Full-time and Part-time
Positions are plentiful, both full-time and part-time, and often expectations for part-time positions seem nearly equal to full-time expectations – even smaller churches want higher quality ministries with creative leadership. As we look toward the future, likely full-time positions will not diminish; however, many more congregations will seek the flexibility of leaders who can guide others, rally a team of volunteers, mobilize other passionate people, and form a dynamic ministry in which the part-time person serves in the function of enabler for others.
A challenge for the future among leaders in our field is the creation of avenues through which thousands of well-trained musicians who are not able to find music employment in their mostly performance-based training can receive preparation to guide these ministries. As many younger people are content and skilled as creating a “job” from a series of smaller jobs, serving the church as a musician/minister will serve as the linchpin for these entrepreneurial individuals.
Age Bias Addressed
Many older music and worship leaders are particularly aware of what is perceived to be an age bias among current music and worship leader positions. Although to my knowledge no one has studied this perception; anecdotally, there does seem to be some validity to this claim – many position announcements do seem to advantage younger leaders.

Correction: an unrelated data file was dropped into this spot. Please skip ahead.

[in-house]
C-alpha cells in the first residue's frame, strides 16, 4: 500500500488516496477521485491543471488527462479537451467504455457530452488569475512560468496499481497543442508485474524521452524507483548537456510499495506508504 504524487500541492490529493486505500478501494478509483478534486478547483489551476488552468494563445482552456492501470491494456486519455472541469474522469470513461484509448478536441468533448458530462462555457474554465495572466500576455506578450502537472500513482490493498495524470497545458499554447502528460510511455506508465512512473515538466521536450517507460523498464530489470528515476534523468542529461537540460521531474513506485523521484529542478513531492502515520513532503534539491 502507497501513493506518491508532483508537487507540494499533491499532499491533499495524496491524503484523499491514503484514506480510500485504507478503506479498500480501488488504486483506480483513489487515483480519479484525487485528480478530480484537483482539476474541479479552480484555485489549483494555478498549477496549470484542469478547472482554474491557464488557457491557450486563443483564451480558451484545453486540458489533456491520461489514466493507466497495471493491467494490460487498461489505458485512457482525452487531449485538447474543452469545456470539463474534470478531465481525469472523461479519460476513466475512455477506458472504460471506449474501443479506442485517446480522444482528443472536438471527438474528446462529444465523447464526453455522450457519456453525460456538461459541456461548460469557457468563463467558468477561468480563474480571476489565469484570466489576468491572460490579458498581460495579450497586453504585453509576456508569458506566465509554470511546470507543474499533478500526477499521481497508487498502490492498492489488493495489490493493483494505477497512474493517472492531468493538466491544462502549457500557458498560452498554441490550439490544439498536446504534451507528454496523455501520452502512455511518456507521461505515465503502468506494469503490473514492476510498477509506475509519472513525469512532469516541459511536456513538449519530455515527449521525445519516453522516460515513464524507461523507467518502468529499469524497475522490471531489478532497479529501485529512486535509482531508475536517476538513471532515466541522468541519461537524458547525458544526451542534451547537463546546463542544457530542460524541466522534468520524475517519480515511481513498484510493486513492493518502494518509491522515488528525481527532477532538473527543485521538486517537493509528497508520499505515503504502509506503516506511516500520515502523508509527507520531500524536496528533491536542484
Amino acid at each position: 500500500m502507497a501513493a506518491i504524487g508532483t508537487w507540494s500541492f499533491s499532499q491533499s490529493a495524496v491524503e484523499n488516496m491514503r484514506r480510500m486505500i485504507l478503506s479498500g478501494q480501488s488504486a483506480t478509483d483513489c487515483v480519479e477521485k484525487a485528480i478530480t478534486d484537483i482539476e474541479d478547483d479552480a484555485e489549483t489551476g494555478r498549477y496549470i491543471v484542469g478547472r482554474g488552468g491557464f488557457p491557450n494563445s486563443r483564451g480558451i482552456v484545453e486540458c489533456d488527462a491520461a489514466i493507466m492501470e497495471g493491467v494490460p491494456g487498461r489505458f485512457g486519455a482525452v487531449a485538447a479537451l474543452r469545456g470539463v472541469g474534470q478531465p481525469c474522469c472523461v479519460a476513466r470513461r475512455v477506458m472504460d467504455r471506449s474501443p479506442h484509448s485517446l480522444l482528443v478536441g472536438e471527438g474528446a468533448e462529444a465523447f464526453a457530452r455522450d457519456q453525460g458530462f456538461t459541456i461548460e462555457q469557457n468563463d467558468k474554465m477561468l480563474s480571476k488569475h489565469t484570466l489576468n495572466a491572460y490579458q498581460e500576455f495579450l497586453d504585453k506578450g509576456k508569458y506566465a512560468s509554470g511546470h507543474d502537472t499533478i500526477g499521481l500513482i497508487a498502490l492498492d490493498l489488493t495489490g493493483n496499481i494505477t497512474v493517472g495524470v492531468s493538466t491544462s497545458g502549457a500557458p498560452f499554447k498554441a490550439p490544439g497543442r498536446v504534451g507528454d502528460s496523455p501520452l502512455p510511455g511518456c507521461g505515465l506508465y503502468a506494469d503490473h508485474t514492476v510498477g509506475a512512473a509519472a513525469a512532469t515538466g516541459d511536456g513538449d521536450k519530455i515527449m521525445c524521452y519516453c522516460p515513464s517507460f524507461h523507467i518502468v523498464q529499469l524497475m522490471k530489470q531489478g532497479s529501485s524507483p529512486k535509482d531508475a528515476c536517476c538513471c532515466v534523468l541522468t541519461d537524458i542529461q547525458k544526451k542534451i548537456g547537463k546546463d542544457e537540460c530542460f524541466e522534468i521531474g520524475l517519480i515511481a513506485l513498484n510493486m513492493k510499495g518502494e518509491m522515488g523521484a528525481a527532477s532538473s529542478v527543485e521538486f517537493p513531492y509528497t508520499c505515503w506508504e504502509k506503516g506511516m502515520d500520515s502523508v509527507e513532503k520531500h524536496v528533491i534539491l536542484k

Worthy of future research, this potential bias needs to be addressed with careful consideration and conversation among pastors and other church leaders. Likely related to our culture’s obsession with looking and acting young – especially for visual leadership – it will be incumbent for younger leaders to receive broad based training in order to assure that later in their ministry they have the skills necessary to move into positions that they may more highly prize at a different developmental stage.
Similarly, the need for ministers to continue a life-time of preparation can not be over-stressed. Lastly, ministers who learn to empower others in leadership instead of the tendency to lead everything ourselves will function more effectively throughout the many seasons of life and ministry.